The authors describe the 2008 environment as a “regulatory gauntlet.” But what about 2018?
The financial meltdown a decade ago resulted in new federal legislation formally known as the “Dodd-Frank Wall Street Reform and Consumer Protection Act.” The far-reaching new law—commonly referred to as “Dodd-Frank”—included provisions with direct application to potential prediction markets in all realms.
The CFTC, in rulemaking published July 27, 2011 in the Federal Register, moved to adopt regulations to implement certain parts of Dodd-Frank. Trading was barred on a number of specifically prohibited activities, including “terrorism, assassination, war, gaming, or an activity that is unlawful under any State or Federal law.” The CFTC also included a catch-all ban for any similar activity “contrary to the public interest.”
Of all the terms, one word—“gaming”—seems to most closely attach to predictions about sports.
But there is a problem. The word “gaming” is not defined in Dodd-Frank or the follow-up CFTC rulemaking.
What Does “Gaming” Mean?
In the same July 27, 2011 Federal Register entry, the CFTC (and others) recognized the opacity.
After issuing proposed rules on November 2, 2010 and soliciting feedback from interested parties, the CME Group—one of several designated contract markets that commented—pointed out how the lack of any definition for the word “gaming” could be problematic.
In its submission, the CME Group “commented that the term ‘gaming’ should be further defined to ensure that registered entities do not confront difficult legal question with respect to the applicability of the ‘gaming’ prohibition” via Dodd-Frank. The CME Group also pointed out that “the courts have struggled to arrive at an appropriate legal definition for ‘gaming’ for many years.”
The CFTC seemed to concur.
“The [CFTC] agrees that the term ‘gaming’ requires further clarification and that the term is not susceptible to easy definition,” stated the final rulemaking in the Federal Register. “The [CFTC] would like to note that its prohibition of certain ‘gaming’ contracts is consistent with Congress’s intent to ‘prevent gambling through the futures markets’ and to ‘protect the public interest from gaming and other events contracts.’”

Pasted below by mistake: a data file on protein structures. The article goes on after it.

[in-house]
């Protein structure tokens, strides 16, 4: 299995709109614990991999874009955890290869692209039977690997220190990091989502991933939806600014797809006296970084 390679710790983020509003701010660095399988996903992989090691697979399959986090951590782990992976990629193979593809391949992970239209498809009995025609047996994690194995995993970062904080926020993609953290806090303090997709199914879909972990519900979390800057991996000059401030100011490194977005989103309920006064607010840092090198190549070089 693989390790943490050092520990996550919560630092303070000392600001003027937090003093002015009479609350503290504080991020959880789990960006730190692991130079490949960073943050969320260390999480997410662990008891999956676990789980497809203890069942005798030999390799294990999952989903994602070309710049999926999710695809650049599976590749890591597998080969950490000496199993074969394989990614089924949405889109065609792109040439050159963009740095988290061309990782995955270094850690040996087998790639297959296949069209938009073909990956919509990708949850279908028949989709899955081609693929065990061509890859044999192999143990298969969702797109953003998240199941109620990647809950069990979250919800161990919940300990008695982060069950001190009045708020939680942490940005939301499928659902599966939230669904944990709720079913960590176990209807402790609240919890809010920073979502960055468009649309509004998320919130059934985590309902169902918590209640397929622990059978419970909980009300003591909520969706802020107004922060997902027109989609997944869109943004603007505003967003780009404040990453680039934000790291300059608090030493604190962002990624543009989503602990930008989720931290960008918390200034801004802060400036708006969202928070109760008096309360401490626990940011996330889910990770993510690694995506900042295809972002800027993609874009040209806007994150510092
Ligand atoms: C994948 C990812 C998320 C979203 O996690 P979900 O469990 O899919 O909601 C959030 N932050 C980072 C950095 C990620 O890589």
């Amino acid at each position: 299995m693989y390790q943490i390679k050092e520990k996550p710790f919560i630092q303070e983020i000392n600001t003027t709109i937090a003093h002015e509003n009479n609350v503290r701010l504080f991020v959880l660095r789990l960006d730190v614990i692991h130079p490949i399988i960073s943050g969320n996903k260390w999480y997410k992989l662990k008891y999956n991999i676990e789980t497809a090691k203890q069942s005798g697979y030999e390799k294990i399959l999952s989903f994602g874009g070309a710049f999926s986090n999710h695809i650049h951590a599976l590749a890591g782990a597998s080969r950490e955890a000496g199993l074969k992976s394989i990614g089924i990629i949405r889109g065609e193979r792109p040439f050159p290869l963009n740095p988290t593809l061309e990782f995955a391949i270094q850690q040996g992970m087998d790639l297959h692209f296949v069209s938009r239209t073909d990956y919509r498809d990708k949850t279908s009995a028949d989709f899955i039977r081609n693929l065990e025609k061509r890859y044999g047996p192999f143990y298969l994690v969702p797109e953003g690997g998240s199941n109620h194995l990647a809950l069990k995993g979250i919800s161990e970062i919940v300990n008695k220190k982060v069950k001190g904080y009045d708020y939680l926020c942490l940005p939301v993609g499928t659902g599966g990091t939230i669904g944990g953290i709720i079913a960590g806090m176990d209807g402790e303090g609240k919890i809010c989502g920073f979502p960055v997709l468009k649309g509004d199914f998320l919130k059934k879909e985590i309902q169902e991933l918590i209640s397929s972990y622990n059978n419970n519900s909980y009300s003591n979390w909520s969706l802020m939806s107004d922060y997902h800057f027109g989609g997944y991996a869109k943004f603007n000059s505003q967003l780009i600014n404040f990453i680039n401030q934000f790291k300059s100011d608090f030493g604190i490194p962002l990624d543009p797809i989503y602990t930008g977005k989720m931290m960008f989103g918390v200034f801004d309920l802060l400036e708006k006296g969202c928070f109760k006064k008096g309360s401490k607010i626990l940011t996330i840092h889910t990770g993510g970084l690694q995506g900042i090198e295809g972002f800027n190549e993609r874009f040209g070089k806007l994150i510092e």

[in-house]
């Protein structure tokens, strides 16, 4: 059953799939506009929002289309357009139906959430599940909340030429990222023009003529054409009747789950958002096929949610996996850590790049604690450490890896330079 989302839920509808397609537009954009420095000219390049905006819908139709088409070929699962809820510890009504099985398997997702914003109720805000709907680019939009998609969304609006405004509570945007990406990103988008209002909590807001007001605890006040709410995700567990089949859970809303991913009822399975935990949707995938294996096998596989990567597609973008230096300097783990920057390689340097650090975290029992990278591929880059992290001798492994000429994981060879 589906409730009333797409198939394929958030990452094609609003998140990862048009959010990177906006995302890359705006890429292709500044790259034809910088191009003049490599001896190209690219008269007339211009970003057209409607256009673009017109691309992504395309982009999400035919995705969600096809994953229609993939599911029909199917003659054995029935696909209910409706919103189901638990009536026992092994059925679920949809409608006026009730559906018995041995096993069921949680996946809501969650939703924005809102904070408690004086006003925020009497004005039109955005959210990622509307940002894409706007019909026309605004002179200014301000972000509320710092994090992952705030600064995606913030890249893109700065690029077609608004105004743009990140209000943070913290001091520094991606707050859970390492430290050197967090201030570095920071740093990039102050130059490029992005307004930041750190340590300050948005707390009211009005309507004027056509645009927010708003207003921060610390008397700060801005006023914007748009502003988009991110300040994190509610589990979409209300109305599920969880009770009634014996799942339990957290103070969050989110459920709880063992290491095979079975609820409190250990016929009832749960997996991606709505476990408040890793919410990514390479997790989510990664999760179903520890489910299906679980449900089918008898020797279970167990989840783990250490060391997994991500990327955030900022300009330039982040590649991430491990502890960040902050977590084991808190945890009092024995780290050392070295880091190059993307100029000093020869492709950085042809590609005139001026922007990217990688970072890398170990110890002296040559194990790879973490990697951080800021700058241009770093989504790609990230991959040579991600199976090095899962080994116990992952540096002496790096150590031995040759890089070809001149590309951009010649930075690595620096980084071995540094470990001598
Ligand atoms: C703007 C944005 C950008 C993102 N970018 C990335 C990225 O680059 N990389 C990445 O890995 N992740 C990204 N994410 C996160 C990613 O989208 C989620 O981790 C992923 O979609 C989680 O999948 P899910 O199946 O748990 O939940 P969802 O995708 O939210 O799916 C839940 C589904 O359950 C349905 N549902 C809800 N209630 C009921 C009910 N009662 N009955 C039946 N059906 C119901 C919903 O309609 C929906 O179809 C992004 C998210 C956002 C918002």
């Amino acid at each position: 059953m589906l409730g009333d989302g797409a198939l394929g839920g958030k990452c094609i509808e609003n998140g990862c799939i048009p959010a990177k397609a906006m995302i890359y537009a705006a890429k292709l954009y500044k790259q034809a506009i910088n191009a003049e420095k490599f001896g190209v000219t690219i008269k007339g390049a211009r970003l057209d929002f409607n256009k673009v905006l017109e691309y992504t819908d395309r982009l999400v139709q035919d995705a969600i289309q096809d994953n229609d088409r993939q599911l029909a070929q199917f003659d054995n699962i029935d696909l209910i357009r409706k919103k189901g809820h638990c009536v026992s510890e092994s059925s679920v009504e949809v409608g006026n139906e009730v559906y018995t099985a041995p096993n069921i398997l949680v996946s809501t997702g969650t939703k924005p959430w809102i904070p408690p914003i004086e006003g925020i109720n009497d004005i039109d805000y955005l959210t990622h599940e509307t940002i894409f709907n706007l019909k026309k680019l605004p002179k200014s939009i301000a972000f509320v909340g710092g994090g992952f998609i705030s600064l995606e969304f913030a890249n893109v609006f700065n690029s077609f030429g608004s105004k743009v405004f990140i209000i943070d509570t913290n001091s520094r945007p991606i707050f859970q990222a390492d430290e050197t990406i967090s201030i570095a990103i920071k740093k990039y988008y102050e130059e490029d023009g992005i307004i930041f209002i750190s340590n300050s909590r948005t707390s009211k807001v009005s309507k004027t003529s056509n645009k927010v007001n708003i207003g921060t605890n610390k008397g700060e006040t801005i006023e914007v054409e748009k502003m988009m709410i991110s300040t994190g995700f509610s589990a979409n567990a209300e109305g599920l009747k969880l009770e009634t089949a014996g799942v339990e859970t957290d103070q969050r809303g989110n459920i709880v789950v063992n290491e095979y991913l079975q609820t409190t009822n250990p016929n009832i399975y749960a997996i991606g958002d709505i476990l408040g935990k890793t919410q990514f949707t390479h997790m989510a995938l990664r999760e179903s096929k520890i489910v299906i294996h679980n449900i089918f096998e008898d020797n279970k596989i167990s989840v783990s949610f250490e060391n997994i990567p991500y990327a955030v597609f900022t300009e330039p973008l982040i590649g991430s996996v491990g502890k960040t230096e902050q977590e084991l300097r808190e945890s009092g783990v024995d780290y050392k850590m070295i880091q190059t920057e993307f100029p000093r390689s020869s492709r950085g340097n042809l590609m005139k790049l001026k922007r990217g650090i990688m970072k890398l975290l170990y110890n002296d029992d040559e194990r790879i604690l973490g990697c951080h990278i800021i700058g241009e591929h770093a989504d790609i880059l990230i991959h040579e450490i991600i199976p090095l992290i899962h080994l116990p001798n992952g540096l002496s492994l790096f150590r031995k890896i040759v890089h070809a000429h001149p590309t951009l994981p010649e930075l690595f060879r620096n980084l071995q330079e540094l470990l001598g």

In 2012, the CFTC barred a company from setting up an election-oriented prediction market, finding that certain “political event contracts” involved gaming and were contrary to the public interest.
An Ironic Twist Coming Soon?
The 22 co-authors of what is likely the most important policy statement on prediction markets concluded with a straightforward suggestion.
“The first step in helping prediction markets deliver on their promise is to clear away regulatory barriers that were never intended to inhibit socially productive innovation,” wrote the authors.
The delivery vehicle could be the nation’s highest court.
Indeed, the fact that the Supreme Court may soon eviscerate the federal sports betting ban while other federal legislation continues to restrict the scope of non-sports prediction markets is a potentially counter-intuitive result that is not lost on experts.
“It would be very ironic if the Supreme Court legalized sports betting and left betting on economically meaningful events illegal,” said Dartmouth’s Eric Zitzewitz. “But stranger things have happened.”
Ryan Rodenberg works as a professor, researcher, and writer. He’s on Twitter @sportslawprof.